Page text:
By Laurie Johnson

Throwback Thursday: Data Discovery: Sometimes you don’t know what you don’t know

In a definitive sense, data discovery is a user-driven process of searching for patterns or specific items from multiple data sets. It is essentially a way to allow people to get the facts they need quickly, in order to do their jobs confidently, in a format that is both instinctive and accessible. Data discovery appeals strongly to business users, but some business intelligence (BI) leaders are reluctant to encourage adoption. They claim that even though it’s optimized for easy one-off analysis, it traditionally lacks the governance principles for consistent answers and truths. But what happens when BI is your data discovery foundation?

In today’s “Throwback Thursday” post, adapted from the original article written by Jon Oesch, VP of Sales at Jet Reports, in 2014, learn how data discovery has its own place in business intelligence and is still filling the gap between traditional reporting and advanced analytics.  We’ll provide you with a key example of how and why user-based data gathering combined with BI gives you access to information that you didn’t even know existed!

 

Data Discovery: Sometimes you don’t know what you don’t know

Author: Jon Oesch

I once had a boss who would start his regular interrogations by saying: “Look, I don’t know what I don’t know on this. You need to help me come up with some smart questions.”

It used to drive me crazy, but now I understand the wisdom behind that statement: “I don’t know what I don’t know.”

Some things you do know. For example: you know you have receivables at your company.

You sometimes know what you don’t know. For example: I need to know (but I don’t) what the final receivables number was for last month.

This is typically what the standard reports in your company are designed to tell you—the things you already know you should know.

The funny thing is, some of the best questions are the ones you don’t know to ask yet. This is where the ability to perform data discovery against a business intelligence (BI) solution comes in. If reporting is about static information, like an Aged AR Report, then BI is about turning that static information into something dynamic. It’s about having your data become flexible so you can drill in, down, and across it. It’s about having quick and easy access so that you can ask questions of your data and have the answers revealed to you within the same moment.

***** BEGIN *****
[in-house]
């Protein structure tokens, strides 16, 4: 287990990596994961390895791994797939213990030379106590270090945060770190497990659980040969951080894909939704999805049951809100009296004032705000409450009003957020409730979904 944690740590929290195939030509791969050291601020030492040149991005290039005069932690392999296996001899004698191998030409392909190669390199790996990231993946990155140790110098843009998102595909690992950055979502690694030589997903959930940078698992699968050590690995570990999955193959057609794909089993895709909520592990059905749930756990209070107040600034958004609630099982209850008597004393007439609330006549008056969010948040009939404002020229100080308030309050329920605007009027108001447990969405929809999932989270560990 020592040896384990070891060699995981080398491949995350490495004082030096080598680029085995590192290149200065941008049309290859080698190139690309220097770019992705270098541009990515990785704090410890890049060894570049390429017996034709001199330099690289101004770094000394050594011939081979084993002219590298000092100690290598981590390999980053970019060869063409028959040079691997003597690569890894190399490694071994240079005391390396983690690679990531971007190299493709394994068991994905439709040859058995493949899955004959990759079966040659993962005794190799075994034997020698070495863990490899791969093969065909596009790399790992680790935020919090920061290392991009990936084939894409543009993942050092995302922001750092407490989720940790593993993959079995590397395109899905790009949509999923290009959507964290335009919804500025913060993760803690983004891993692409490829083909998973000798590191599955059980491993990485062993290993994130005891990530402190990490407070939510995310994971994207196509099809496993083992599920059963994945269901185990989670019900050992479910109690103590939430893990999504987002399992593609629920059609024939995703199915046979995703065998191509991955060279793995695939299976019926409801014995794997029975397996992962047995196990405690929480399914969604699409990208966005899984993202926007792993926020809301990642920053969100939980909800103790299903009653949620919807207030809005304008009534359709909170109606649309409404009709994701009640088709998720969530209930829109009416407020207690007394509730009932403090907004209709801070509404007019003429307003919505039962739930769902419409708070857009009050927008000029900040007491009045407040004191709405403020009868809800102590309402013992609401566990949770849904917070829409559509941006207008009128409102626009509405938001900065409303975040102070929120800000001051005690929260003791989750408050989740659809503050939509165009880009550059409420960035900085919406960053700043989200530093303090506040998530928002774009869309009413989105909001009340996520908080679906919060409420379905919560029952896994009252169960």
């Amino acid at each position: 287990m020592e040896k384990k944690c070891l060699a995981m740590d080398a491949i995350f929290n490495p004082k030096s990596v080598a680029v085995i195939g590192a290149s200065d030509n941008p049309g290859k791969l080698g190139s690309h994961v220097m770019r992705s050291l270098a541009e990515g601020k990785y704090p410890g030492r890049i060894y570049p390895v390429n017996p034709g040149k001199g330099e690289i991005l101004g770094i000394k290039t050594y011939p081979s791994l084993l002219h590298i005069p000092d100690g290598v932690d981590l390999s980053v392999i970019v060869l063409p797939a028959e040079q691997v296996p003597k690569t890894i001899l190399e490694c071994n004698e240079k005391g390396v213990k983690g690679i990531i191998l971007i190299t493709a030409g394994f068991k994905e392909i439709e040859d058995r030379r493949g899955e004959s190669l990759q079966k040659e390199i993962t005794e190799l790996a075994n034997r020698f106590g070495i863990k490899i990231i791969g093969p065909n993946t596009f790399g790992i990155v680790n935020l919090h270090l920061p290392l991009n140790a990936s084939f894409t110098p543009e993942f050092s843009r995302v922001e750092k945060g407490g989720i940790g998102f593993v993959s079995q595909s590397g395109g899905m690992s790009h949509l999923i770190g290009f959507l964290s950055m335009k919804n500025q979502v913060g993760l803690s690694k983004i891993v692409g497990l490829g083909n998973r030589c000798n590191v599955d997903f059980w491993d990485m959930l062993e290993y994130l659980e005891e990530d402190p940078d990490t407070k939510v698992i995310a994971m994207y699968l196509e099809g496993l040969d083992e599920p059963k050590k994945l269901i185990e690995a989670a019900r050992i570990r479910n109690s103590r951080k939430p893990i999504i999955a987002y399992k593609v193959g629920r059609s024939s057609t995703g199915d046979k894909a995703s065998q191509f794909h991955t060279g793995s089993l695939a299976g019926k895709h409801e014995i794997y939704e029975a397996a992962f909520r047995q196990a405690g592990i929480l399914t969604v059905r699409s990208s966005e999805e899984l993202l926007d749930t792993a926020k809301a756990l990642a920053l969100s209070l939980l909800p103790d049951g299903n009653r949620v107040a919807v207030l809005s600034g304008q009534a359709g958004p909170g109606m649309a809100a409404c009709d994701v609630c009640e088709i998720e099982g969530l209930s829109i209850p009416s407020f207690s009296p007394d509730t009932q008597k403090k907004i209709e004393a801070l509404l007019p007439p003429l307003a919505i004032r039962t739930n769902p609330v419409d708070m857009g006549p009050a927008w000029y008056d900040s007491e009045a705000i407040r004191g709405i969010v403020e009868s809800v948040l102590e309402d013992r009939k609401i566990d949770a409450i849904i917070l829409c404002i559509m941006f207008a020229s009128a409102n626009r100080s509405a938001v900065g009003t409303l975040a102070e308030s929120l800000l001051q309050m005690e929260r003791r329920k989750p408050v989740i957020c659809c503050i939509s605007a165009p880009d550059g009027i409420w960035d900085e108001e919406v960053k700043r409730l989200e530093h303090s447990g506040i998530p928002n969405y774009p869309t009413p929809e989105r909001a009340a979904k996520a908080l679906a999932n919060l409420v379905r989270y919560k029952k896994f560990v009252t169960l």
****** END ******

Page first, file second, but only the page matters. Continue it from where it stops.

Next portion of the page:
Immediate access to information such as this drives good questions which in turn, drive good answers that will drive even better questions.

For example, your AR report shows that receivables have increased over the last 3 months. Well…why? You go to the BI tool and pull up the 10-worst performing companies on AR. Now let’s group them by category. Once grouped, you discover that 8 out of 10 of these companies are in the purple widget industry. You didn’t really expect that and it makes you ask, “What’s been happening in the purple widget industry over the last few months?”

You may now be wondering what is happening with your entire group of purple widget company clients. Once you group them together, you can see there is a 40% decrease in orders from purple widget companies year-over-year. This confirms the hunch, but why is this happening? You look at the order details from all purple widget companies and see a sharp decline in purple widget springs. Why is that? You fire an email off to the purchasing agent at ACME purple widget company and ask: “I see your purple widget spring orders have gone down significantly, why is that?”

As it turns out, there is a new low cost purple widget spring product in the market from a foreign competitor and everyone in the industry is switching over.

Asking better questions is the academic part of the exercise. What we are talking about now, my friends, is strategy. The old adage about turning data into information that can be used to run the company better has come true. Now we are making product decisions that are going to have a near-term impact to the bottom line. Clean, logical decisions based on the real data that you are compiling every day.

Your standard report leaves you with a hunch and a set of assumptions. Data discovery is a user-driven decision making process that takes just minutes from start to finish. Business intelligence is the governed foundation for the answers. Removing the uncertainty and moving faster than everyone else in your market– this may be the competitive advantage you’ve been searching for.

Have a set of questions you’d like to discover? Get in touch and we’ll show you how it well it can work for you.

Laurie Johnson

Laurie Johnson

Senior Marketing Communications Specialist

Technology enthusiast. Book reader. Writer. Obsessed with learning and sharing knowledge. Pacific Northwest explorer.